Not enough schoolgirls take GCSE Tech

Tags: News, Technology & Transformation, industry insights

Research by Search Technology & Transformation has revealed that despite an appetite to go on to study tech-based qualifications, only 1 in 5 GCSE ICT students are girls.

With the average class comprising just 20% of females, these numbers mirror the industry as it currently stands, with women making up just 17% of the UK’s tech workforce.  However, 3 in 5 school girls intend to study ICT or Computer Science at GCSE, with 2 in 5 saying they intended to pursue tech subjects in university and as a career. 

Our research reveals a clear gap between expectations, intentions and reality. While girls may have the desire to study the subject as younger children, there appears to be a reduction in engagement levels once they reach high school.

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The findings emerged following the Cyber Girls First event which took place in Manchester over February 2019. Supported by Search Technology & Transformation, the event was attended by school girls between the ages of 11 and 14, with the aim to inspire them to pursue tech at GCSE and as a career.

The teachers in attendance also revealed that students spend an average of two to ten hours per week studying ICT and computer science subjects, expressing significant disparity across high school approaches to the subject.

The role of early education in Tech

Our respondents also identified a range of stereotypes and misconceptions which often deter young girls from pursuing tech as part of their studies. These barriers included the perception of tech as being ‘geeky’, boys taking over the classes and girls feeling reluctant to join because none of their friends are doing so.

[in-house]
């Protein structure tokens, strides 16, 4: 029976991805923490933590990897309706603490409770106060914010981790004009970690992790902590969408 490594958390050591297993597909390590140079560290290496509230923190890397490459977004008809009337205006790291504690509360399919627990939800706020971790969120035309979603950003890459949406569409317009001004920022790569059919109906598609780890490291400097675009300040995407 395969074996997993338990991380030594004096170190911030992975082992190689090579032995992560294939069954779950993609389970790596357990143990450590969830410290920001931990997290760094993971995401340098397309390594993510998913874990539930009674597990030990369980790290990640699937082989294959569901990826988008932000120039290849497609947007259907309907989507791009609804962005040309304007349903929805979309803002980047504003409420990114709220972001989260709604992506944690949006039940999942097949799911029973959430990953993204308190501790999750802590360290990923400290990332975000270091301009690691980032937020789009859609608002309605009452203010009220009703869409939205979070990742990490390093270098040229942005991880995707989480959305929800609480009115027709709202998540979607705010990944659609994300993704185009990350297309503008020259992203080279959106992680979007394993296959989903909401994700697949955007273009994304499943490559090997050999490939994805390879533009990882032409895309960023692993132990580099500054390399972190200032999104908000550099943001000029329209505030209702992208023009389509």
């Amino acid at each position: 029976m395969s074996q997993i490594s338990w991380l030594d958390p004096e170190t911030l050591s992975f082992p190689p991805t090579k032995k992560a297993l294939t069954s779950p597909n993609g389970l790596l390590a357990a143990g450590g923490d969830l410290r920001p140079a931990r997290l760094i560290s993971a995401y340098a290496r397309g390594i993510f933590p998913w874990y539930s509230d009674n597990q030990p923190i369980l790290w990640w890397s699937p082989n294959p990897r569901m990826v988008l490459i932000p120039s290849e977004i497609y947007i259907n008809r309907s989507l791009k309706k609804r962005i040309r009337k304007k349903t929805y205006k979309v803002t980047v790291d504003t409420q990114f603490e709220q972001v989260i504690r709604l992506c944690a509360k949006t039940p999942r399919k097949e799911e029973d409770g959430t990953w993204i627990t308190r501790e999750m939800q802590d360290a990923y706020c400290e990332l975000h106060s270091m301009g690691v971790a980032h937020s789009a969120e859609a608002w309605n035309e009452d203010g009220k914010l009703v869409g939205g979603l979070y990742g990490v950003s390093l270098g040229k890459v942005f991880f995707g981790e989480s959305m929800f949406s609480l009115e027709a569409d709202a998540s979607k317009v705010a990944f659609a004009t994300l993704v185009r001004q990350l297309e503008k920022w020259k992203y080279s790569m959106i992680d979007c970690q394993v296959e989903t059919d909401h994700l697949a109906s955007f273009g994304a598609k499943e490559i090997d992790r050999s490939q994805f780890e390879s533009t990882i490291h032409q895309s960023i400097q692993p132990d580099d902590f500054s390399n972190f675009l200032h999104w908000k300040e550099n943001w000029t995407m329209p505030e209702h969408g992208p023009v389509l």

Some of the comments included:

“There are mostly boys in the classroom, so it sometimes feels like girls are not allowed.” – Student

“Girls tend to lean more towards the arts, and generally find tech boring.” – Teacher

“None of my friends study ICT or computer science, so I don’t want to be the only girl in the classroom.” – Student

When the school girls were asked whether they had ever been involved in tech-related courses prior to the Cyber Girls First event, 35 percent answered in the affirmative, highlighting a number programmes including Python, Breakthrough, Airbus and the CyberFirst competition for girls.

Nature vs Nurture - What's causing the shortage of Women in Tech?

Of the event, Cyber Girls First Founder Pat Ryan said: “While it was very inspiring to see the pupils get excited about the wealth of opportunities in tech, it was clear to see that we still have a ways to go in motivating girls to pursue tech as a career. Events such as this will become crucial to challenge the stereotypes and misconceptions highlighted by the pupils and teachers alike.”

“They say the future is female, and I truly believe that if we continue to consistently raise awareness at grassroots level, we’ll be looking at greater numbers of women leaders across the sector in the next decade.”

Managing Director for IT recruitment at Search Technology & Transformation, Kate McClorey added: “It was great to see the girls come alive over all things tech. However, nurturing developing talent should not be a one off exercise and we all have a role to play in continuing to motivate, inspire and support girls as they set out to achieve their full potential across the sector.”

“The demand for skills across the tech industry will only continue to increase in the years to come. Therefore, we must act now and do everything we can to nurture budding interest and developing female talent.”

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